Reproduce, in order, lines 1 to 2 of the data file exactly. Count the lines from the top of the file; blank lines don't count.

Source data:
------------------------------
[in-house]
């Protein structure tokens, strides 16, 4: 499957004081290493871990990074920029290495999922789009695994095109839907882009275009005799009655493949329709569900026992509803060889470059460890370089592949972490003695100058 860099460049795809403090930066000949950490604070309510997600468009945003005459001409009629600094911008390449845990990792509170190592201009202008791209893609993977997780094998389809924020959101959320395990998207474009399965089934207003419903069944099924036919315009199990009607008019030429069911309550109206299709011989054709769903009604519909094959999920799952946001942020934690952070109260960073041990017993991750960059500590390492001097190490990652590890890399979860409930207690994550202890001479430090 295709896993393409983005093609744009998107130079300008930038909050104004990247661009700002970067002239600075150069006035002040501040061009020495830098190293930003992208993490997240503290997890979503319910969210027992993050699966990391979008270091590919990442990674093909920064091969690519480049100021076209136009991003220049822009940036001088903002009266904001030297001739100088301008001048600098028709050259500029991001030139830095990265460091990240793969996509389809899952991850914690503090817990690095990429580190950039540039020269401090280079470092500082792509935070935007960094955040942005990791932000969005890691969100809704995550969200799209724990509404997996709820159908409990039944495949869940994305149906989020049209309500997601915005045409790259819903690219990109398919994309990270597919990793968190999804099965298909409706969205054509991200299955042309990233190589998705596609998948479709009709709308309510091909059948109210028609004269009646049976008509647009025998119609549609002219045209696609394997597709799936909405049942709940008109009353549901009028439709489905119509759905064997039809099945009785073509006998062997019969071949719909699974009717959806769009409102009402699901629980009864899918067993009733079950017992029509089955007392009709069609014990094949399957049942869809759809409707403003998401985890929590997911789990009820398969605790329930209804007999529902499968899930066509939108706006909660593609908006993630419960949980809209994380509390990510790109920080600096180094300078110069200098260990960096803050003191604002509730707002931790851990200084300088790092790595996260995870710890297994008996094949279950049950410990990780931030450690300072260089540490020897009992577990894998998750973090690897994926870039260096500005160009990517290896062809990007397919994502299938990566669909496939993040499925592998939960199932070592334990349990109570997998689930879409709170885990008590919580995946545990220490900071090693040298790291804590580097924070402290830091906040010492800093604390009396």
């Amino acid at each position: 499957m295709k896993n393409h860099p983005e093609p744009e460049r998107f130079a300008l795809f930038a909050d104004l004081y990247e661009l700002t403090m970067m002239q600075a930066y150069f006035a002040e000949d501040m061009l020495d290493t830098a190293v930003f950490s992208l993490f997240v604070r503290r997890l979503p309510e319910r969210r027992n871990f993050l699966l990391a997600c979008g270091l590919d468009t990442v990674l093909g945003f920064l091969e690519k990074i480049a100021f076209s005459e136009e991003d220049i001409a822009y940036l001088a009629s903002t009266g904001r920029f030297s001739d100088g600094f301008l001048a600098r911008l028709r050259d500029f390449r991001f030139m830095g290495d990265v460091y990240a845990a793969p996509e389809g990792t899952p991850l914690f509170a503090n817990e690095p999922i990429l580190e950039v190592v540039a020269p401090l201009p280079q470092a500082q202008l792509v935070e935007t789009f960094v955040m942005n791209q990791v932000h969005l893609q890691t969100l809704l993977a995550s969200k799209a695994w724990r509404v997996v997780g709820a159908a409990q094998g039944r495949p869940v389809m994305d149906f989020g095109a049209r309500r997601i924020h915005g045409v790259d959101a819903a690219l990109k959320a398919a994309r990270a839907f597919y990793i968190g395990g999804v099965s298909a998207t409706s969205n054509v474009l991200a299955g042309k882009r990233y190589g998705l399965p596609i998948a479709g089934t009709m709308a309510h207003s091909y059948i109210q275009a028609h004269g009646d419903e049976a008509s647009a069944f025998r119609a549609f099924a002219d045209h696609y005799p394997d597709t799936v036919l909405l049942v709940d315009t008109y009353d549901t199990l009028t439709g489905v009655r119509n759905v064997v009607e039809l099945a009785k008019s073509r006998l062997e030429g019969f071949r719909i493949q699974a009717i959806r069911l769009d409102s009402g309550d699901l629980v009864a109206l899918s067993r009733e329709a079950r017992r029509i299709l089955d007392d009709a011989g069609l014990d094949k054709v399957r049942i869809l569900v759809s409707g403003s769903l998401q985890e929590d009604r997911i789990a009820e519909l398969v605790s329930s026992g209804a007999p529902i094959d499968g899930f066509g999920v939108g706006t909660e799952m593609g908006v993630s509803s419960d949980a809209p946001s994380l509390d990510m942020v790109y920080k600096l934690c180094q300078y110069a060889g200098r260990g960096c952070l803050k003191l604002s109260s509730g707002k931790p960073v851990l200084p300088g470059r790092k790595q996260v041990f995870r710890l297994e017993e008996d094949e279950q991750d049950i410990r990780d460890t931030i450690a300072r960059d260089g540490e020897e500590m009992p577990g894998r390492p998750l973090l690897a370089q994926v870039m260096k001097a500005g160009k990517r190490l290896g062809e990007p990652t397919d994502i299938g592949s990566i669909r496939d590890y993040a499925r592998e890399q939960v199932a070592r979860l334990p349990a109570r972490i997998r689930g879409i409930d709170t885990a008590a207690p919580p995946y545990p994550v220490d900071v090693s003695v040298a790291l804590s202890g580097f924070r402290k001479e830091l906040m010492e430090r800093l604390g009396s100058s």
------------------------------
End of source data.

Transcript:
[in-house]
């Protein structure tokens, strides 16, 4: 499957004081290493871990990074920029290495999922789009695994095109839907882009275009005799009655493949329709569900026992509803060889470059460890370089592949972490003695100058 860099460049795809403090930066000949950490604070309510997600468009945003005459001409009629600094911008390449845990990792509170190592201009202008791209893609993977997780094998389809924020959101959320395990998207474009399965089934207003419903069944099924036919315009199990009607008019030429069911309550109206299709011989054709769903009604519909094959999920799952946001942020934690952070109260960073041990017993991750960059500590390492001097190490990652590890890399979860409930207690994550202890001479430090 295709896993393409983005093609744009998107130079300008930038909050104004990247661009700002970067002239600075150069006035002040501040061009020495830098190293930003992208993490997240503290997890979503319910969210027992993050699966990391979008270091590919990442990674093909920064091969690519480049100021076209136009991003220049822009940036001088903002009266904001030297001739100088301008001048600098028709050259500029991001030139830095990265460091990240793969996509389809899952991850914690503090817990690095990429580190950039540039020269401090280079470092500082792509935070935007960094955040942005990791932000969005890691969100809704995550969200799209724990509404997996709820159908409990039944495949869940994305149906989020049209309500997601915005045409790259819903690219990109398919994309990270597919990793968190999804099965298909409706969205054509991200299955042309990233190589998705596609998948479709009709709308309510091909059948109210028609004269009646049976008509647009025998119609549609002219045209696609394997597709799936909405049942709940008109009353549901009028439709489905119509759905064997039809099945009785073509006998062997019969071949719909699974009717959806769009409102009402699901629980009864899918067993009733079950017992029509089955007392009709069609014990094949399957049942869809759809409707403003998401985890929590997911789990009820398969605790329930209804007999529902499968899930066509939108706006909660593609908006993630419960949980809209994380509390990510790109920080600096180094300078110069200098260990960096803050003191604002509730707002931790851990200084300088790092790595996260995870710890297994008996094949279950049950410990990780931030450690300072260089540490020897009992577990894998998750973090690897994926870039260096500005160009990517290896062809990007397919994502299938990566669909496939993040499925592998939960199932070592334990349990109570997998689930879409709170885990008590919580995946545990220490900071090693040298790291804590580097924070402290830091906040010492800093604390009396």